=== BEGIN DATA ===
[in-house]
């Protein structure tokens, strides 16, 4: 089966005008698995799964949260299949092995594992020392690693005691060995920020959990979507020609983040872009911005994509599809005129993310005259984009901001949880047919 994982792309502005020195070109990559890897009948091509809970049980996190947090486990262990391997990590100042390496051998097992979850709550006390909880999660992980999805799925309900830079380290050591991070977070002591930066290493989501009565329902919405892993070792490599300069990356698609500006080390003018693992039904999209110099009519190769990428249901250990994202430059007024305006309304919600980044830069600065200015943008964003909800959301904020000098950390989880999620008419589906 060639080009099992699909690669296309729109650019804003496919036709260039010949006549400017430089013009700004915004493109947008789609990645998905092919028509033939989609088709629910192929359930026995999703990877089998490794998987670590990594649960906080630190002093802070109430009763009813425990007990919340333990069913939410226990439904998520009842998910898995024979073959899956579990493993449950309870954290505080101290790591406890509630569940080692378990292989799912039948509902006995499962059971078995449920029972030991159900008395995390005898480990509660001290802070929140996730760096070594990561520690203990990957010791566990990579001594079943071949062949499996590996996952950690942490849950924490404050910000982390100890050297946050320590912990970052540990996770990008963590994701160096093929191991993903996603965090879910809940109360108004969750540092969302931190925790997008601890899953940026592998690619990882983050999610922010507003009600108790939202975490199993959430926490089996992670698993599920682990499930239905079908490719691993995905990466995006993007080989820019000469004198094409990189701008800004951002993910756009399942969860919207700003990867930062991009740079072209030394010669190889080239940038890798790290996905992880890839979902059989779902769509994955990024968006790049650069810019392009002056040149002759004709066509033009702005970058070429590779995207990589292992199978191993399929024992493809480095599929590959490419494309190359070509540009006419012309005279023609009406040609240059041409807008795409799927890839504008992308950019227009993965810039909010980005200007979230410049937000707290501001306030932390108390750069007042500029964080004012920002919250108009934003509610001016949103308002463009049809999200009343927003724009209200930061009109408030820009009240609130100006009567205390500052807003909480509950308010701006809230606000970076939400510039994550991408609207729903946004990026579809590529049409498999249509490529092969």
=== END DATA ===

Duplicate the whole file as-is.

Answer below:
[in-house]
């Protein structure tokens, strides 16, 4: 089966005008698995799964949260299949092995594992020392690693005691060995920020959990979507020609983040872009911005994509599809005129993310005259984009901001949880047919 994982792309502005020195070109990559890897009948091509809970049980996190947090486990262990391997990590100042390496051998097992979850709550006390909880999660992980999805799925309900830079380290050591991070977070002591930066290493989501009565329902919405892993070792490599300069990356698609500006080390003018693992039904999209110099009519190769990428249901250990994202430059007024305006309304919600980044830069600065200015943008964003909800959301904020000098950390989880999620008419589906 060639080009099992699909690669296309729109650019804003496919036709260039010949006549400017430089013009700004915004493109947008789609990645998905092919028509033939989609088709629910192929359930026995999703990877089998490794998987670590990594649960906080630190002093802070109430009763009813425990007990919340333990069913939410226990439904998520009842998910898995024979073959899956579990493993449950309870954290505080101290790591406890509630569940080692378990292989799912039948509902006995499962059971078995449920029972030991159900008395995390005898480990509660001290802070929140996730760096070594990561520690203990990957010791566990990579001594079943071949062949499996590996996952950690942490849950924490404050910000982390100890050297946050320590912990970052540990996770990008963590994701160096093929191991993903996603965090879910809940109360108004969750540092969302931190925790997008601890899953940026592998690619990882983050999610922010507003009600108790939202975490199993959430926490089996992670698993599920682990499930239905079908490719691993995905990466995006993007080989820019000469004198094409990189701008800004951002993910756009399942969860919207700003990867930062991009740079072209030394010669190889080239940038890798790290996905992880890839979902059989779902769509994955990024968006790049650069810019392009002056040149002759004709066509033009702005970058070429590779995207990589292992199978191993399929024992493809480095599929590959490419494309190359070509540009006419012309005279023609009406040609240059041409807008795409799927890839504008992308950019227009993965810039909010980005200007979230410049937000707290501001306030932390108390750069007042500029964080004012920002919250108009934003509610001016949103308002463009049809999200009343927003724009209200930061009109408030820009009240609130100006009567205390500052807003909480509950308010701006809230606000970076939400510039994550991408609207729903946004990026579809590529049409498999249509490529092969």